The Importance of Understanding Your Customer’s Journey

Mapping your customer's financial product purchase journey is key to knowing where, when, and how to market to them. The traditional marketing funnel is dead. Access to more insights than ever, and increased mobility, result in well-informed consumers with high expectations ... checking to see if your brand promise is authentic.

How do consumers make decisions? We used to think we had it all figured out with the marketing funnel. It was simple. Consumers moved logically through the stages of the funnel from awareness to familiarity then consideration, purchase, and finally loyalty. Marketers spent their time on figuring out how to move consumers through the funnel. They knew what to do in each phase to push them along. Life was simpler then.

The fact is that brands and consumers are engaged (or should be) in a continuous exchange of information and experiences. How well a bank or credit union maintains it’s authenticity – or put in simpler language – how well organizations do what they say, and truly listen to the feedback of their customers and members, is dictating the future success of growing and retaining a client base.

Consumers are informed, demanding, and have increasingly raised expectations about the type of experience they have with your products and services. Access to information and mobility enables your customers and prospects to form well-developed opinions and perceptions about your brand and what to expect.

Alarmingly, consumers are also taking the advice of complete strangers through online forums and other social media channels, from individuals with no substantive credentials regarding financial services as opposed to actual employees of a bank. So the game has changed for marketers and now the focus is on understanding the entire journey, and most importantly, determining the points of influence where a brand can be most impactful.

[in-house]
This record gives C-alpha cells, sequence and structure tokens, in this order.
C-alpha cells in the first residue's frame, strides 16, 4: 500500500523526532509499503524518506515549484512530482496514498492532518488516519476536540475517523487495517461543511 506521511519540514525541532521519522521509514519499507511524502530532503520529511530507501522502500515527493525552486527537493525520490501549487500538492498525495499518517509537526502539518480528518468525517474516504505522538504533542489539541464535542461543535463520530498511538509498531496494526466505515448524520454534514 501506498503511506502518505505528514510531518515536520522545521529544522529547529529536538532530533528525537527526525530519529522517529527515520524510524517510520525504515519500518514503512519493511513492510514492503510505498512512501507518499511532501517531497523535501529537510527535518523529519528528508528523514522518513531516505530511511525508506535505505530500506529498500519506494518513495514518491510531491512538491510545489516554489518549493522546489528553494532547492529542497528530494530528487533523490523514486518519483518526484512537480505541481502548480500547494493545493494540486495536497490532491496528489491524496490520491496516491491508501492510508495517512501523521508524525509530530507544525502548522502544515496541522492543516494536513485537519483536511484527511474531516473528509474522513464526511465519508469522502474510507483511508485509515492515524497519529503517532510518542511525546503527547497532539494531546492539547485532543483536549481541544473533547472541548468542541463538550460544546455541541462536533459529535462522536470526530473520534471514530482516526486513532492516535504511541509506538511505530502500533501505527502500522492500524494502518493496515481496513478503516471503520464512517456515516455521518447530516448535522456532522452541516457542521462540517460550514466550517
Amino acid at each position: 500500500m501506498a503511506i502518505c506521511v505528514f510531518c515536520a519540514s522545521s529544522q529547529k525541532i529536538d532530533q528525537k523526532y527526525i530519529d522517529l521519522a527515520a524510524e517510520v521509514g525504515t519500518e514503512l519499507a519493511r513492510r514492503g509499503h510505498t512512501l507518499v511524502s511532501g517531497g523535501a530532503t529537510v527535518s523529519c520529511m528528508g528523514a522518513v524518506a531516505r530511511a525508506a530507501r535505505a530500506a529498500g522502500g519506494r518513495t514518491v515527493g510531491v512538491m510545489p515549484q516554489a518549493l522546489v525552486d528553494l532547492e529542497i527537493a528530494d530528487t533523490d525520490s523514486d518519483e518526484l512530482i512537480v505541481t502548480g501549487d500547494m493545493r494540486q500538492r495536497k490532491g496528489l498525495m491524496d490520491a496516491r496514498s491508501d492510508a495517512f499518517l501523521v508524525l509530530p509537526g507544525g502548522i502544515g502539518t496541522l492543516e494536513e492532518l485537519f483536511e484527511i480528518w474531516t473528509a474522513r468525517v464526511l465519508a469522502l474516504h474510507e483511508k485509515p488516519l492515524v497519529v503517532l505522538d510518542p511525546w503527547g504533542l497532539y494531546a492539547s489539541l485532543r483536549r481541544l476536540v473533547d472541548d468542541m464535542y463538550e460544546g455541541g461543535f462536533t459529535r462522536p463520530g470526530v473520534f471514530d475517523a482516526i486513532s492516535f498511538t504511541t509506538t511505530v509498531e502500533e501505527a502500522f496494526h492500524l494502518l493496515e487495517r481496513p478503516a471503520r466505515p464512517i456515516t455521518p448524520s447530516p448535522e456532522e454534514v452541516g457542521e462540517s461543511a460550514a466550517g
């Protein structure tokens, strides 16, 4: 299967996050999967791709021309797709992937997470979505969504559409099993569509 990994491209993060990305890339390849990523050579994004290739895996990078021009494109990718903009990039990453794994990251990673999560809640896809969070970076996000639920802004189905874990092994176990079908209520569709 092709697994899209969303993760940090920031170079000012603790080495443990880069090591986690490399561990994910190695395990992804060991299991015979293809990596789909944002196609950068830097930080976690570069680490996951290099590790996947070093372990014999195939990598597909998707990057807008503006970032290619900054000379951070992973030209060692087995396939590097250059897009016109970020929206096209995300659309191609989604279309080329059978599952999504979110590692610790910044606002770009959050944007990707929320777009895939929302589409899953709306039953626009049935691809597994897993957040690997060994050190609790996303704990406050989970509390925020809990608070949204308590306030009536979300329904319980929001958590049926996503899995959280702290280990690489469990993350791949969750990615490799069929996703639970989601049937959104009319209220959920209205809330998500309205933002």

Where Does The Journey Begin?

The journey is more complex than the funnel because it is non linear. Additionally, great experiences with other brands – not just other brands in financial services – but from completely different industry verticals are informing the opinion of your customers on what to expect from you. The bar of expectations will only continue to increase.

It is therefore important to understand how your customers are thinking and feeling, as well as what they are doing when something triggers the need or desire for financial services.

The journey starts with an event or situation that triggers a potential need or desire. This impetus could be a life event, such as having moved out of their current bank’s footprint or something seemingly benign as being disappointed with mobile app functionality. Regardless of the trigger, it gets consumers thinking about their financial services needs.



Is Your Bank On The Short List?

When this impetus occurs, there are banks, credit unions and other financial organizations that are already in the consumer’s mind. These are the ones that are considered first. They may be there because the consumer was influenced by recent advertising, or has simply been exposed or been influenced by the brand in the past. If this past experience was positive, they are often more than likely to be a brand enthusiast.